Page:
A team approach to diabetes-related eye disease
Diabetes is a serious issue of our times and it registered a dramatic increase over the past thirty years. Diabetes related eye-diseases like diabetic retinopathy are important causes of blindness. As a systemic disease, diabetes should be treated with a multidisciplinary approach, involving several healthcare professionals in both primary care and specialist settings. In the UK the NHS has an yearly eye screening programme dedicated to diabetes patients which aims at reducing the risk of sight loss by early detection and treatment, if needed, of diabetic retinopathy and maculopathy. Screening is part of an integrated care system with multiple treatment goals. In the following videos, you will hear members of a typical multidisciplinary team involved in the care of diabetes patients speak about their roles and responsibilities within and outside the programme in order to provide the diabetes patients with the best care they need.
Iveta Olejkova, introduces the topic:
Tunde Peto speaks about the increasing prevalence of diabetes and diabetes related eye-diseases and how the Diabetic Eye Screening Programme was created for the prevention, early recognition and management of ocular complications in diabetes patients. Professor Peto also explains how the multidisciplinary team approach works, the benefits for the patients and the importance of adopting this kind of programme in a national health system.
General Practitioner (GP)
Sandra Isibor is a general practitioner (GP). She deals with the primary care of patients and is the one who deals with the first symptoms of diabetes and prescribes the examinations, such as blood tests, feet and urine tests. She refers patients to – and closely collaborates with – secondary and tertiary care specialists, such as Diabetes Specialist Nurses (DSNs) and Endocrinologists. Within the Diabetic Eye Screening Programme she receives every year the results of the screening for her patients, monitoring the situation.
Diabetes Specialist Nurse (DSN)
Stefania Mazzola speaks about her role as Diabetes Specialist Nurse, providing support to diabetes patients in order to help them manage their conditions and avoid further complications. The DSN works in a team with GPs, Endocrinologists, Psychologists, and Retinal Eyes Screeners. She plays a crucial role in educating patients about their disease.
John Anderson speaks about his role as Endocrinologist and Diabetologist. There is an exchange of information between him and the Diabetic Eye Screening Programme about the diabetic patients they have in common. He receives the annual eye screening reports for his patients, which is received also by the GP. He is in charge of the specific examination of diabetes patients and is involved fully in the multidisciplinary approach when it comes to diabetes-related eye diseases.
Iveta Olejkova is Screening Manager of the Diabetes Eye Screening Programme of her area. She coordinates the activities of the eye screening programme, ensuring that all people eligible for screening can access the service, which means planning the capacities to meet the demand, and primarily the personnel involved that include graders, screeners and optometrists. She also communicates with hospital services, namely ophthalmology departments and all the GPs of the area, and she takes care that everything runs smoothly.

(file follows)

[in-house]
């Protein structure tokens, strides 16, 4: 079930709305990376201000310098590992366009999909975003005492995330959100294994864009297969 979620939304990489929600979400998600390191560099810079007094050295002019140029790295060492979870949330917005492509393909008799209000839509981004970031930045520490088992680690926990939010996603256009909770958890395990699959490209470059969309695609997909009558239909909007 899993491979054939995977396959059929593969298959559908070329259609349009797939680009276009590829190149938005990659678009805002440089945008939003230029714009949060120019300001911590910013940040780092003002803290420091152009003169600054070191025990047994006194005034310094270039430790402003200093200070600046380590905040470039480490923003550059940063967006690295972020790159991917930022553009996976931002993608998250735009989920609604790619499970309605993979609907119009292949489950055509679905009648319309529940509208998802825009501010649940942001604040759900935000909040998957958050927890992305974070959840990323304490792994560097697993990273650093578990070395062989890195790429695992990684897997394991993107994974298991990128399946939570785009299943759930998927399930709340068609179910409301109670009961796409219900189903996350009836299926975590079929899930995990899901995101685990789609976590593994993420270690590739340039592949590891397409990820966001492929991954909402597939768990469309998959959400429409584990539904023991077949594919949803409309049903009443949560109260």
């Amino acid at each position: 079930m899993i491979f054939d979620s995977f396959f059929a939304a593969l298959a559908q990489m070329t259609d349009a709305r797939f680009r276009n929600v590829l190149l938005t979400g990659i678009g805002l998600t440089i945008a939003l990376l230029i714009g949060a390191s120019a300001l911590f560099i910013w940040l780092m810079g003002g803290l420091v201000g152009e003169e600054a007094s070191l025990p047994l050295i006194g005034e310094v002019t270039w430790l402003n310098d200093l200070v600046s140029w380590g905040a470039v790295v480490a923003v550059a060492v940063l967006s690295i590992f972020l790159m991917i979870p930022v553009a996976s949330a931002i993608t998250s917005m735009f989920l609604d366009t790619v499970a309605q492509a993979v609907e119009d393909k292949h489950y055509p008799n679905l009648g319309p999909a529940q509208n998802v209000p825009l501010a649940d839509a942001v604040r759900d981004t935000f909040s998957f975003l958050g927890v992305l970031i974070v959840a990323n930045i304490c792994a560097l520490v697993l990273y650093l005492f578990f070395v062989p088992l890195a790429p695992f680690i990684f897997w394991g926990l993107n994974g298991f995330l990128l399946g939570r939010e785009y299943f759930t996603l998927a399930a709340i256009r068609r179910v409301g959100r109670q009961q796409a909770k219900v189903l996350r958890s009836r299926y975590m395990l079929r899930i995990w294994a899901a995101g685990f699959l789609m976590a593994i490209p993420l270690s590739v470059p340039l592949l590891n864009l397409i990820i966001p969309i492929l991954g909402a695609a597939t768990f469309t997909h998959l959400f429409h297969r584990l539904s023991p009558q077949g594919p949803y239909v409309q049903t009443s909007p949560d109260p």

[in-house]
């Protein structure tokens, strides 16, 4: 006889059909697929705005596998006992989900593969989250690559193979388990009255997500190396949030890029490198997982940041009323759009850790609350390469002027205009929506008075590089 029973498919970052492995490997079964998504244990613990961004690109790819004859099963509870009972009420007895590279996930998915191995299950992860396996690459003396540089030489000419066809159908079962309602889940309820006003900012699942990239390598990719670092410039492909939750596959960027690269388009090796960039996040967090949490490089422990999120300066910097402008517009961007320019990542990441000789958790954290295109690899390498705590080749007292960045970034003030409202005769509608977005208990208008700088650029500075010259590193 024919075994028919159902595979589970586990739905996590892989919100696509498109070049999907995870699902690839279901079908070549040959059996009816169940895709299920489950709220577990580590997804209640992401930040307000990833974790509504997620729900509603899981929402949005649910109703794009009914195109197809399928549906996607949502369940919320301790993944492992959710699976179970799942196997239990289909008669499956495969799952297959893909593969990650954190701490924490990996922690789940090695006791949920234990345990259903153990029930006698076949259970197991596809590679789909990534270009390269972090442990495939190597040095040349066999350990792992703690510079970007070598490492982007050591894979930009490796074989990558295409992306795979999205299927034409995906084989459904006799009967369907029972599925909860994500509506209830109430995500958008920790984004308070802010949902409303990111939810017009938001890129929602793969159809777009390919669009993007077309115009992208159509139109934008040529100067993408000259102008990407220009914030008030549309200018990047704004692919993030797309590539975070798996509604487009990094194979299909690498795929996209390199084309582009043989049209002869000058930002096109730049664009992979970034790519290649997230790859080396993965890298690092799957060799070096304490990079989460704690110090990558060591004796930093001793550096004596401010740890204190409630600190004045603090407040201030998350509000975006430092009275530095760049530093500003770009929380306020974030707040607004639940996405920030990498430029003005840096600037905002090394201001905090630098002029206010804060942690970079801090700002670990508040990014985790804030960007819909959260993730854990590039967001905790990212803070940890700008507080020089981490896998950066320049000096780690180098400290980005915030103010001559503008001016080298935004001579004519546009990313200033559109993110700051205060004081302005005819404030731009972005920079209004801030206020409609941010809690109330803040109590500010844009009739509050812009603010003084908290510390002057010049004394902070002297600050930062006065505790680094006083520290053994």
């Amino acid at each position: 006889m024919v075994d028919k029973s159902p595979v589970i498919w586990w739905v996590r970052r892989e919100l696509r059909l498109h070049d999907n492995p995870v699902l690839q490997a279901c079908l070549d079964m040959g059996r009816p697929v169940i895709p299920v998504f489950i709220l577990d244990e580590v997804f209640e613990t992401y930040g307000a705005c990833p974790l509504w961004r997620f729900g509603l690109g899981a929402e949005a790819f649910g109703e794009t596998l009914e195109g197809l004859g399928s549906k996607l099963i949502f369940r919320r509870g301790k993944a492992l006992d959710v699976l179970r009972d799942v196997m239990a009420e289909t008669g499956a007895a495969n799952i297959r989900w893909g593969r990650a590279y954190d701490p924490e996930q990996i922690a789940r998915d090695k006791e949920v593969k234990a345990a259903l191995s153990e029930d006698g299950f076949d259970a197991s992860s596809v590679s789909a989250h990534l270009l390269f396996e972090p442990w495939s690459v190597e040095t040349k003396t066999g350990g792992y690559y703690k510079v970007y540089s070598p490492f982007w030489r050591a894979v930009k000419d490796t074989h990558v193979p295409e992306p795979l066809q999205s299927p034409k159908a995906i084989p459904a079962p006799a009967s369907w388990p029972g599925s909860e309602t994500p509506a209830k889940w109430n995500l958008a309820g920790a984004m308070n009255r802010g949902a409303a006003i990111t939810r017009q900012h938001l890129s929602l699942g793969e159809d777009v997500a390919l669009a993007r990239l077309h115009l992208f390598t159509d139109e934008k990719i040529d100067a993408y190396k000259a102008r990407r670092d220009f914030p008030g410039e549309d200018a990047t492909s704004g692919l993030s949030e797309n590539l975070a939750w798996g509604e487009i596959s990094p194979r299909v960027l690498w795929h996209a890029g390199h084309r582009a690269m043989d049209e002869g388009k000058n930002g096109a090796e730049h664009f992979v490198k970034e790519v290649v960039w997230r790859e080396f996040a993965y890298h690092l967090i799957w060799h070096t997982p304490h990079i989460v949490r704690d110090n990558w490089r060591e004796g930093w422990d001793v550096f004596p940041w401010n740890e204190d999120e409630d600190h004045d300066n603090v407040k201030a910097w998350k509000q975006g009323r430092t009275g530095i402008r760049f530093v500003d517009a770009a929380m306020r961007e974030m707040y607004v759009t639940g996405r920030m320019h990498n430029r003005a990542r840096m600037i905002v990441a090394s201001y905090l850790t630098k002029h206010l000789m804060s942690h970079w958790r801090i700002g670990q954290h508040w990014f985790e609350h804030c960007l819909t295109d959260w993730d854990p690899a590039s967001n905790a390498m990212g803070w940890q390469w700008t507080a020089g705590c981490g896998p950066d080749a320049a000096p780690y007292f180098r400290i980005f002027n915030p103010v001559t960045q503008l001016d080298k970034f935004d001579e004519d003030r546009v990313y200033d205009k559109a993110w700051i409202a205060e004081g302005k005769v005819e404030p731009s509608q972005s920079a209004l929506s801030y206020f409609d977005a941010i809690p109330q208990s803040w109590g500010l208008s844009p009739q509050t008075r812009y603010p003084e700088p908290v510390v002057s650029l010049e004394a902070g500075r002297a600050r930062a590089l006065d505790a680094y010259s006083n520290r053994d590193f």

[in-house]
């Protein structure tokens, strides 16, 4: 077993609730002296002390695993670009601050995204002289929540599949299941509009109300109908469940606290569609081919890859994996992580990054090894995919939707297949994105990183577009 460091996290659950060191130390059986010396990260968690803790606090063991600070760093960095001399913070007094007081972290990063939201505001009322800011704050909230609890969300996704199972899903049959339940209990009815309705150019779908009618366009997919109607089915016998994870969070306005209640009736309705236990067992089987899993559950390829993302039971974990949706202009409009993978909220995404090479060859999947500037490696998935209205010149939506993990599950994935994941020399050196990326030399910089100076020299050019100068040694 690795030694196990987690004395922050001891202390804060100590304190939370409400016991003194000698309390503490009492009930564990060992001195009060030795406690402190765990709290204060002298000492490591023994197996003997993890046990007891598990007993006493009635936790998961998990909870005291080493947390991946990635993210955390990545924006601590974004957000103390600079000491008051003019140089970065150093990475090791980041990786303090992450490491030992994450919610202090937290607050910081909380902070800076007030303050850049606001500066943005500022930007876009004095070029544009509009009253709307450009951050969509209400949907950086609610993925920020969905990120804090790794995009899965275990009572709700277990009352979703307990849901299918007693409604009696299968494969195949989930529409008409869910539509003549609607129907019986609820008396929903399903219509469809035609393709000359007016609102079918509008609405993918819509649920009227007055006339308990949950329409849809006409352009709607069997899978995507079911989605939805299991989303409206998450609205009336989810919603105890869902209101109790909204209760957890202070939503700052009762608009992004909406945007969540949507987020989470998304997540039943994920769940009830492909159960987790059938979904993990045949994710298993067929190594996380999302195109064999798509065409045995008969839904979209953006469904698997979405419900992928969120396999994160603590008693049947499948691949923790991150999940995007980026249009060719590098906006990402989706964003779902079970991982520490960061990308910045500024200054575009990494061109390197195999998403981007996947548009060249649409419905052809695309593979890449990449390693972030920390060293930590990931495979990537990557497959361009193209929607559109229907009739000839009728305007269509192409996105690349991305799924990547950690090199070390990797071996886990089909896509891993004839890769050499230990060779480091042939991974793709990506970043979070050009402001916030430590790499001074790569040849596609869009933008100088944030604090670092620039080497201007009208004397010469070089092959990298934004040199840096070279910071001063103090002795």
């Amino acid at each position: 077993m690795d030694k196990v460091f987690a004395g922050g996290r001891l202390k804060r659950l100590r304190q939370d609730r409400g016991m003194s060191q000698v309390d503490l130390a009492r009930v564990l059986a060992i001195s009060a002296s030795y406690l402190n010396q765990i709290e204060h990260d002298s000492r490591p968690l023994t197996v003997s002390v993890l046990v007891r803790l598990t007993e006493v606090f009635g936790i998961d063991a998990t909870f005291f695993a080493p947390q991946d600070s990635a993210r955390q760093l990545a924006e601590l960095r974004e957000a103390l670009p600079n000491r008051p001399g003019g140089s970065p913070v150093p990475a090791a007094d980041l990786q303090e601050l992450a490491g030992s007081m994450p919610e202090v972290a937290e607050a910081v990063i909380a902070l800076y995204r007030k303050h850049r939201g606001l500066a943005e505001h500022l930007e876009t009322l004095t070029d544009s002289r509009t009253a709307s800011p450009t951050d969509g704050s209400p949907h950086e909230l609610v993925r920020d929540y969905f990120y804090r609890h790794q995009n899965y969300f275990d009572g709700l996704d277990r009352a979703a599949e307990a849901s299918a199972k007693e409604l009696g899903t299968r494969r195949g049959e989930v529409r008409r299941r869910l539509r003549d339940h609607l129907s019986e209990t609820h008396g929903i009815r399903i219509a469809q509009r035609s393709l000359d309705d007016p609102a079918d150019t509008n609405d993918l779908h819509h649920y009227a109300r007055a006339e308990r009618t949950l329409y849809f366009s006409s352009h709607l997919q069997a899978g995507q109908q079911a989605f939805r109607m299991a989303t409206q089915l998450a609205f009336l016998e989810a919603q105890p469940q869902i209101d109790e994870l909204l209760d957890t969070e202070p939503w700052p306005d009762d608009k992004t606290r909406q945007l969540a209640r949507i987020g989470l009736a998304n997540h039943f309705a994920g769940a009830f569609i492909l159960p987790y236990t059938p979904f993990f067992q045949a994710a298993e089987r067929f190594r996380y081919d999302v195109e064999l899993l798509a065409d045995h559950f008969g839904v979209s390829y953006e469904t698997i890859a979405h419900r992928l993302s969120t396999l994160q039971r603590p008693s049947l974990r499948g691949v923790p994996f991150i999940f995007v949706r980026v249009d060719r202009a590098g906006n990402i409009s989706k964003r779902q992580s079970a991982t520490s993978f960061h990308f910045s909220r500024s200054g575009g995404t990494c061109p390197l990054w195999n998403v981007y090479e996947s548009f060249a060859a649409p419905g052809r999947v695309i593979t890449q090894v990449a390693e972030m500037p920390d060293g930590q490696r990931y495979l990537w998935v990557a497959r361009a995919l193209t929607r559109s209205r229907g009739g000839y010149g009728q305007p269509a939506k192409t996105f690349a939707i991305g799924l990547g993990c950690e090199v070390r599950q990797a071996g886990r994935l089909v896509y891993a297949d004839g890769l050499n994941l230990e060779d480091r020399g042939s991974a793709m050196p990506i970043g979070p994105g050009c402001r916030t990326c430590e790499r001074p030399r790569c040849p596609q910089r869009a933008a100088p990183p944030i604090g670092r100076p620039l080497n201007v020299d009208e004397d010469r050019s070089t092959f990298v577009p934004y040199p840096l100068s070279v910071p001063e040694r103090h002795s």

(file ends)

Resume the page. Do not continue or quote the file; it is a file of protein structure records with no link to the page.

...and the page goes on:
Charlotte Wallis is a Screener and Grader for the Diabetes Eye Screening Programme of her area. Once the diabetes patients receive the letter for the yearly eye screening, they are invited to the clinic where the screeners register them, ask them questions, measure visual acuity and take photographs of the patient’s retina. Then the images undergo quality evaluation and are analysed by the Graders. The results will be sent within 2 weeks directly to the GP and the patients.
Michael Foster is a Specialist Optometrist. He deals with the triage of patients and their examination, imaging and diagnosis of eye diseases. He works very closely with the Diabetic Eye Screening Programme and with ophthalmology departments. The optometrist communicates also with the GPs and diabetologists in order to make sure that they are well informed about the health status of the patients.
Adam Mapani is a nurse specialised in medical retina care. His role is to support and counsel the ophthalmic patients and educate them to better manage their diabetes-related eye diseases and conditions. Ophthalmic nurses are also involved in the decision making, clinical diagnosis and treatment: in fact, they are trained and certified to deliver intravitreal injections.
Samantha Mann is an ophthalmologist specialised in medical retina. She deals with diabetic patients whose screenings, performed by a screener or an optometrist, showed signs of diabetes-related eye disease, such as diabetic retinopathy and diabetic macular edema. Once the patients arrive in the ophthalmology department or clinic, they are checked and examined. Then the ophthalmologist will decide which treatment is best suited for them and their specific condition, including intravitreal injections according to protocols, or photocoagulation.